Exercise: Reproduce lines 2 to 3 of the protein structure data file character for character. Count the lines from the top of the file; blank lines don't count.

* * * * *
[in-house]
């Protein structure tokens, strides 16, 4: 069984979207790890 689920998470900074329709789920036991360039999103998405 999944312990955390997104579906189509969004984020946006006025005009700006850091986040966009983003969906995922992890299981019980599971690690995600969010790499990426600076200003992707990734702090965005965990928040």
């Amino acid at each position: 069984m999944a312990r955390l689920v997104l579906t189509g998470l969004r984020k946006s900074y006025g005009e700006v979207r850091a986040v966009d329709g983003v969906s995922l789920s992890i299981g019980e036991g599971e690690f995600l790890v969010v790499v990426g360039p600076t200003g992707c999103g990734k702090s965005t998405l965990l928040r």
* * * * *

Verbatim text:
């Protein structure tokens, strides 16, 4: 069984979207790890 689920998470900074329709789920036991360039999103998405 999944312990955390997104579906189509969004984020946006006025005009700006850091986040966009983003969906995922992890299981019980599971690690995600969010790499990426600076200003992707990734702090965005965990928040």
């Amino acid at each position: 069984m999944a312990r955390l689920v997104l579906t189509g998470l969004r984020k946006s900074y006025g005009e700006v979207r850091a986040v966009d329709g983003v969906s995922l789920s992890i299981g019980e036991g599971e690690f995600l790890v969010v790499v990426g360039p600076t200003g992707c999103g990734k702090s965005t998405l965990l928040r």